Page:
The Five Forces Model of Competition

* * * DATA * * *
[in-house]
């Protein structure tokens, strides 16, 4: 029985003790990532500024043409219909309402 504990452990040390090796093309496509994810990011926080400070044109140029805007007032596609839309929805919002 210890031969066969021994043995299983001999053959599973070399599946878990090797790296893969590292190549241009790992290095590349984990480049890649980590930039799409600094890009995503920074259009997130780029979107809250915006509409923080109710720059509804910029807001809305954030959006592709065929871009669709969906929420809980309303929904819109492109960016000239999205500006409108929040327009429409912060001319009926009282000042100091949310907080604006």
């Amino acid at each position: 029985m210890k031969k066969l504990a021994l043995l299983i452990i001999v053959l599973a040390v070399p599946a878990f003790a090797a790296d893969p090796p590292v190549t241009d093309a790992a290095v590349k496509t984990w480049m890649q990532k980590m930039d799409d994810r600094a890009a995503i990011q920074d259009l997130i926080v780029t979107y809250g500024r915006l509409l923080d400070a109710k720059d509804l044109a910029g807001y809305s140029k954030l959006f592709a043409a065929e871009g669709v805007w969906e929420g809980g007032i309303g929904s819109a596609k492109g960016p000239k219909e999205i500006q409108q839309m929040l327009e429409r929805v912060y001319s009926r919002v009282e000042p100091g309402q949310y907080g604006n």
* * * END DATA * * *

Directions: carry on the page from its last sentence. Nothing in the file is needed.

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The competitive pressure in the industry was very fierce. Competition existed between many countries in 2008. Solar PV growth witnessed an increase of 5.6 gigawatts up to 14.73 gigawatts in 2008. Geographically, total installed capacity was split: 65 % in Europe, 15 % in Japan, 8 % in the United States. The strongest market was Spain which counted for half of the installations because of implementing the Renewable Energy Feed-in Tariff which stands for ( REFT or FIT). This program guaranteed electricity rates for certain renewable projects. In 2008, Spain witnesses a vast rate of growth in its ability to dominate the PV market. The Spanish government implemented the 500MW for its installation for the next couple of years. But Spain was expected to witness a drop in its growth by 2009. The second competitor in the industry was Germany. It covered 26.7 % of PV installations and it was the first country to introduce the Renewable Energy Feed-in Tariff into the industry. Moreover, the United States and South Korea, Italy, and Japan were also among the strong competitors. The United States installations were 6 % , South Korea was 5 %,Italy was 4.9 %, and Japan was 4 %. The Five Forces Model of Competition: 1. Competitive pressure steaming from supplier bargaining power: On the supply side of the PV manufacturer there were raw materials suppliers for goods such as silicon, glass, substrates, metal and cables. Also, there were specialized equipments for making the solar
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